INDUSTRY SPOTLIGHT: 3D Printing for Production Parts Gains Credibility

Why are some engineers so hesitant to use 3D printing for more than just development?

Engineers are hardwired and trained to make calculated decisions based on facts. Traditional manufacturing processes such as casting and molding have been around a very, very long time—since the Bronze Age—and time has perfected these processes and brought them to what they are today. Both industry experts and novices alike can benefit from hundreds of years of this process evolution. 3D printing processes are relatively new, especially when compared to casting or injection molding.

Motor mounts are among a growing list of automotive parts that are now manufactured using commercial-grade 3D printing.

Modern, commercial-grade printing equipment and processes are capable of predictable results that will ease the mind of the most skeptical engineer. DMLS (direct metal laser sintering) can produce repeatable results for parts that can be manufactured in no other known method. Proto Labs’ 3DP facility is not only ISO 9001:2008, but also AS 9100. This is the supplemental requirement established by the aerospace industry to satisfy DOD, NASA, and FAA quality requirements. This certification should give any engineer a sense of security.

Understanding some basic quality parameters around the processes can help to lay a foundation of credibility. For example, limits are set to the number of times base material can be used, or only virgin powder could be specified. This is no different than controlling the amount of allowable regrind into a plastic injection-molded part.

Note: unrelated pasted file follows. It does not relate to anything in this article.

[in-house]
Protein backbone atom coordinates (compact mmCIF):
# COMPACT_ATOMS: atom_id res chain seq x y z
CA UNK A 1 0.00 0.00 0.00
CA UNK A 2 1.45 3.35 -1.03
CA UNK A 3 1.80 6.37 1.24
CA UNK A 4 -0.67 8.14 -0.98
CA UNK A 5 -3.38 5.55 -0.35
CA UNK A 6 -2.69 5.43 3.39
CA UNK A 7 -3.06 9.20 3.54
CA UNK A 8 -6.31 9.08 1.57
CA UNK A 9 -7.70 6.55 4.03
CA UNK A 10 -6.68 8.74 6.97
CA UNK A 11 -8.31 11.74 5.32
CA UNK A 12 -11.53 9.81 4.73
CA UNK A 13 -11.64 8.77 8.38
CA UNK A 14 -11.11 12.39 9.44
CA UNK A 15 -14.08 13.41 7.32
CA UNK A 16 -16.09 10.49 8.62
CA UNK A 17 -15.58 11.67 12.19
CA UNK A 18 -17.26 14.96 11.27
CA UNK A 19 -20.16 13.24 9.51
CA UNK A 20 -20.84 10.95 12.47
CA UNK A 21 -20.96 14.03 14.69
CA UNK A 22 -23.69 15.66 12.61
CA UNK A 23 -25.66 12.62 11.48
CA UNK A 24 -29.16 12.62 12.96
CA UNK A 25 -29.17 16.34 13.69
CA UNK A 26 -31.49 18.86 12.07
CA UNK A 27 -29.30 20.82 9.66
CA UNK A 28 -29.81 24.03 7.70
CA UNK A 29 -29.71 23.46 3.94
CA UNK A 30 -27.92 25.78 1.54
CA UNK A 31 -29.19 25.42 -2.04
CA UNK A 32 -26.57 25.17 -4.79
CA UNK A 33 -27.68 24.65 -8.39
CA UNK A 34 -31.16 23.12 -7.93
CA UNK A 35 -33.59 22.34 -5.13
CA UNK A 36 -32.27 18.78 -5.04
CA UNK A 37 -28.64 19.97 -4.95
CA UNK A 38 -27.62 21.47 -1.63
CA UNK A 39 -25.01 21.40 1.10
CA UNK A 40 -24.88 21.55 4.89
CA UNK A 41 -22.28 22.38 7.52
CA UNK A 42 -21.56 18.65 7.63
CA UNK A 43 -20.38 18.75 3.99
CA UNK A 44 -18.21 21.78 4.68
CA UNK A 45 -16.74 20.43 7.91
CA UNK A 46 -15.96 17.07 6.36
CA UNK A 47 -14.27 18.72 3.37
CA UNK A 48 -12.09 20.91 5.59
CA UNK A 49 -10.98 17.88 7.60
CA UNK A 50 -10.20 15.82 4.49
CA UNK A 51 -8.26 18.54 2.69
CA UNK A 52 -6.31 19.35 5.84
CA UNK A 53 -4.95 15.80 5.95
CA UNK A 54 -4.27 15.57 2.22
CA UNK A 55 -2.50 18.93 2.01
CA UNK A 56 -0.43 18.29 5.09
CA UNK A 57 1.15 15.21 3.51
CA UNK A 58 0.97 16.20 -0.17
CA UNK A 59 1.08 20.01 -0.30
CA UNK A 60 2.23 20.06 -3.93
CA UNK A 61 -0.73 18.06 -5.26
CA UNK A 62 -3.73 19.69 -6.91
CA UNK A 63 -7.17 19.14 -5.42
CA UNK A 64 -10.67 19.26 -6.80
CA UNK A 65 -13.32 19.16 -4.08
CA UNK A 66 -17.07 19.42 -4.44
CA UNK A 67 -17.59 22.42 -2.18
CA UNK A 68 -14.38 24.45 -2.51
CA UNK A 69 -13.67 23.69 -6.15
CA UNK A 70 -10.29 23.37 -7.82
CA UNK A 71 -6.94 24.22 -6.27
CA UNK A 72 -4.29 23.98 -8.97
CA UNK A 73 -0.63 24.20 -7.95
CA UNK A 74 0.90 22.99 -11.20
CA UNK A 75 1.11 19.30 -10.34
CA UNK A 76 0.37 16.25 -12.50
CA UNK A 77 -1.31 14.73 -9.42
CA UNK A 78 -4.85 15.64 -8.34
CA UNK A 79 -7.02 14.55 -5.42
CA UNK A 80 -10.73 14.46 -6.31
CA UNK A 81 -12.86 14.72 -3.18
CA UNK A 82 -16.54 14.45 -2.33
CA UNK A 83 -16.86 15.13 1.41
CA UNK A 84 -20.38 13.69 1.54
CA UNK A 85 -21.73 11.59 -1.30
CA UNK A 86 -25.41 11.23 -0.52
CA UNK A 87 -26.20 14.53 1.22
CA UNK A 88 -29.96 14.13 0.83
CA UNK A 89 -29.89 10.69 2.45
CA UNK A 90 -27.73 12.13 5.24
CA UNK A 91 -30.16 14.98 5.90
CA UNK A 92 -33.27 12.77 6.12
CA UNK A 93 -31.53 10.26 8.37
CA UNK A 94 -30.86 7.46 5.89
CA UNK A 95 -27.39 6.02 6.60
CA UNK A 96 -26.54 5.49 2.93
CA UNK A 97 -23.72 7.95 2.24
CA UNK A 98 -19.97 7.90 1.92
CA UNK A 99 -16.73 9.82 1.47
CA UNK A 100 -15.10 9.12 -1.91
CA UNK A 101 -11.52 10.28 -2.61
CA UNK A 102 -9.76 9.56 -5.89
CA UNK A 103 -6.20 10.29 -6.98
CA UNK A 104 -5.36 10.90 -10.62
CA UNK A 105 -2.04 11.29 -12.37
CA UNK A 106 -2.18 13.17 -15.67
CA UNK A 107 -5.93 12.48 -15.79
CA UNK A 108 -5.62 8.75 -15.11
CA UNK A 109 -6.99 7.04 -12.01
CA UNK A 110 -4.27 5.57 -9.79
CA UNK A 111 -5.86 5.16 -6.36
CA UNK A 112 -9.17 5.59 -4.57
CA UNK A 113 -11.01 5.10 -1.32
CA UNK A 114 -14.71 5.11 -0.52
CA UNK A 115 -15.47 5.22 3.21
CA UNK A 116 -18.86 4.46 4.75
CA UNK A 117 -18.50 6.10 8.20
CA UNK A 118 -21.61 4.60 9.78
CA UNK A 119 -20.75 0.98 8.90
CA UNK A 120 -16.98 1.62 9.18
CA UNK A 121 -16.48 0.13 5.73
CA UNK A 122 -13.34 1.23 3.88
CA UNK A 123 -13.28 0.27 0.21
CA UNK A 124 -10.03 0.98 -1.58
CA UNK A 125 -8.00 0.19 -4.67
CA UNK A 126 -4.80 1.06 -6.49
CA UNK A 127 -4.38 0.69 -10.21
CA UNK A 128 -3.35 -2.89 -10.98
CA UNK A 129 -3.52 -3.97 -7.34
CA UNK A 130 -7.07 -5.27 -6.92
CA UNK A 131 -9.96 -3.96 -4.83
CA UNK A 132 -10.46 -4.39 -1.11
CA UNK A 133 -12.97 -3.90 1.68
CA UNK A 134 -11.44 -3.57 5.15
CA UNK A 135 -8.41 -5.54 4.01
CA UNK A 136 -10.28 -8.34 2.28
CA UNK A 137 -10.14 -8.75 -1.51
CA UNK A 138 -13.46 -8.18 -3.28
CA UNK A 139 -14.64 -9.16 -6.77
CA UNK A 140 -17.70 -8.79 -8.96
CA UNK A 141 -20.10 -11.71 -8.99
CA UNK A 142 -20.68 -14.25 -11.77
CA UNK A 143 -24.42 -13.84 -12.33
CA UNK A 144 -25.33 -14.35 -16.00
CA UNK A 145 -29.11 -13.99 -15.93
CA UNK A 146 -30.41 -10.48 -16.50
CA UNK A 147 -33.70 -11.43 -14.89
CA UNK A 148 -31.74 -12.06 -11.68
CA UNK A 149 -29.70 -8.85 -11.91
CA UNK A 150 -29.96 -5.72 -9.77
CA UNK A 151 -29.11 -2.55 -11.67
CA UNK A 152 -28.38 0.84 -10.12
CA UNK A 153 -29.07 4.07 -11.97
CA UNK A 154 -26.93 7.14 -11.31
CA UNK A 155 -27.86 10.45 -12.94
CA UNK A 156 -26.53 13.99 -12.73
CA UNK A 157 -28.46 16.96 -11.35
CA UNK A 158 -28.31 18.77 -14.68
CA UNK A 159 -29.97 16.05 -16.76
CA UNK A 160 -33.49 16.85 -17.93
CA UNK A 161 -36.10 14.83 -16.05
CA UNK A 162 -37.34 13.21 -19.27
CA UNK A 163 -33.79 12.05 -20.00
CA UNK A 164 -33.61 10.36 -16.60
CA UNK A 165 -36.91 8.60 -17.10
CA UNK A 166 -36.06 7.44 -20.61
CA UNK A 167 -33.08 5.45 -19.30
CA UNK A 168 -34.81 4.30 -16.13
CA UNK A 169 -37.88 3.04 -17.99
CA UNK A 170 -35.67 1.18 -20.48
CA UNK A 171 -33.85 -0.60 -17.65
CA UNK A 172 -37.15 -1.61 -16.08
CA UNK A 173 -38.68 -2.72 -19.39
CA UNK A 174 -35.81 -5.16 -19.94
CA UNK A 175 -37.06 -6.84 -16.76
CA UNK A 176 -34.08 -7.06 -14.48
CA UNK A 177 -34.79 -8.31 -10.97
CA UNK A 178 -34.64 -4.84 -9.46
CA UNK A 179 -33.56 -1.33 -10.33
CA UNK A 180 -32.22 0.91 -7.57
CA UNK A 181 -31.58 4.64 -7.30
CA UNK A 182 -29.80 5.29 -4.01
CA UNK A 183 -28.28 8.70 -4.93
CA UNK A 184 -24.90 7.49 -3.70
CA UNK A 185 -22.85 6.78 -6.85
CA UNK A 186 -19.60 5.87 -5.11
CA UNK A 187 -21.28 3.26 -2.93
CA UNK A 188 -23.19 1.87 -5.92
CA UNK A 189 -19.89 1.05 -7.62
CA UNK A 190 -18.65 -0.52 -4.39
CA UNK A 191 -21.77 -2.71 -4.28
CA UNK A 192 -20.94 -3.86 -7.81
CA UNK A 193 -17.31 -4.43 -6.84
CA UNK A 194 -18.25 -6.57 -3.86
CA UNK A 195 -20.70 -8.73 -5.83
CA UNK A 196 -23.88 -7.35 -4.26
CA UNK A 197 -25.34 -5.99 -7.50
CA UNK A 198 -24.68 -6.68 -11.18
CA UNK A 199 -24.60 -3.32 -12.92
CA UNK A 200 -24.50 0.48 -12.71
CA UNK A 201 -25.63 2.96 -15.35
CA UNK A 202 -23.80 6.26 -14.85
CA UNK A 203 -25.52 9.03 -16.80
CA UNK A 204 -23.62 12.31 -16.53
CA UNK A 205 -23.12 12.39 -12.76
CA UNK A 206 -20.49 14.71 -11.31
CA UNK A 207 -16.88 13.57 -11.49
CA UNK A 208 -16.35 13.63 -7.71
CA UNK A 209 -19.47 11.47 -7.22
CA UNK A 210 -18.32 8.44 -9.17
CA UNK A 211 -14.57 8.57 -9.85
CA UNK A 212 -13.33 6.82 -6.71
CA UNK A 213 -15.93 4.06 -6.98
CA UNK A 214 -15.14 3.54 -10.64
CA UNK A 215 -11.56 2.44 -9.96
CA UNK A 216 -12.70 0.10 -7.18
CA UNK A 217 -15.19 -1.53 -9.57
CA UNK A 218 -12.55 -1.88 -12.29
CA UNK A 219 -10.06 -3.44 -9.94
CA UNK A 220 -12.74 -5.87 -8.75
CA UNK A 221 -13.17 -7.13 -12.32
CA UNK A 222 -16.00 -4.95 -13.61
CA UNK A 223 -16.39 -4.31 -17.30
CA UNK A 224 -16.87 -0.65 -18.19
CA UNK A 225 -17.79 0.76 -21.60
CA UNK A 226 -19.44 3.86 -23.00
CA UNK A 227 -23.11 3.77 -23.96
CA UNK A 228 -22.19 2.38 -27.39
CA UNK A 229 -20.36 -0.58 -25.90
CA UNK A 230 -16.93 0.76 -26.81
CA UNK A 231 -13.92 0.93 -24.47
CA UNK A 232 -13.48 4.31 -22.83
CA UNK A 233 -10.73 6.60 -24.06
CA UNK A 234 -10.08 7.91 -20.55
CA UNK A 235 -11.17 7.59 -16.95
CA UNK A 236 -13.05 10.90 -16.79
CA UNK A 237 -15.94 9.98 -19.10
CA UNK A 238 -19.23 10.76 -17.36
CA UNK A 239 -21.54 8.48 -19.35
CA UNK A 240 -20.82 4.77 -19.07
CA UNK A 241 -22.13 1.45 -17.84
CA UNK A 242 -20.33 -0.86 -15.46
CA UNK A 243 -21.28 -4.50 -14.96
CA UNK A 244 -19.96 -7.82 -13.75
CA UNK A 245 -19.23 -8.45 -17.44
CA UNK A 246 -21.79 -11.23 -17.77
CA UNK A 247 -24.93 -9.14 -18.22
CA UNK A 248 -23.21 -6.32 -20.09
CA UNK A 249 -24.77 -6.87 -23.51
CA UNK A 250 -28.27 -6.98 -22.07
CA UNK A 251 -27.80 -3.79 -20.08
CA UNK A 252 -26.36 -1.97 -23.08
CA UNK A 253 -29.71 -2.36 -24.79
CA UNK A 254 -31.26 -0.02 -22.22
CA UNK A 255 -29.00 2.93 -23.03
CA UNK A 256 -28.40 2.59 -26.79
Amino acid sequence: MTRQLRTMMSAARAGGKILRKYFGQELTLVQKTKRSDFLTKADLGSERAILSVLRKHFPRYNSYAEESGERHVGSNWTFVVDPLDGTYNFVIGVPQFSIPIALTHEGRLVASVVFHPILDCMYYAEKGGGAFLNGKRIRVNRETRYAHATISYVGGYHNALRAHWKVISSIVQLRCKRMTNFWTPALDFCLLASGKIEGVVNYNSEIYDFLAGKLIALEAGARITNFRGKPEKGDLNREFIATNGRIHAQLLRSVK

Rolls-Royce is a notable automaker now using commercial-grade 3D printing for some production parts.

Testing parts to confirm material properties are extremely common in DMLS. Building a standard tensile bar with each build is a great way to confirm batches of production are producing the desired results. This way the first batch can have destructive testing on the tensile bar and parts to confirm the material and process are producing parts with the specified properties. The future batches can test the tensile bar for confirmation the predictable results were achieved.

The aerospace industry has been embracing advanced manufacturing methods for some time now and the automotive industry has also been making great strides in this area. For example, recent articles have been published around the Rolls-Royce Phantom’s printed parts and BMW’s leading spot in adopting printing technologies.

INDUSTRY SPOTLIGHT: Commercial 3D Printing for Production Parts

Technology in the 3D printing space is advancing at the speed of light—everything from support structure software to material options and properties to ever improving processes. Some simply take these advancements as small steps in the overall progress of 3D printing, but these improvements are significant attributes that add value across industries and applications. 

Nylon handheld device 3D printed with SLS.

Medical and Health Care Development
Industries are adopting this technology for varying applications at very different paces. The health care industry has embraced nearly all forms of printing, but has particularly grasped onto direct metal laser sintering (DMLS). As we discussed last month, DMLS has a solid advantage over other 3D printing processes since it produces functional, production-quality parts from metal powder.  When plastics are concerned, selective laser sintering (SLS) is another additive manufacturing process with production in mind.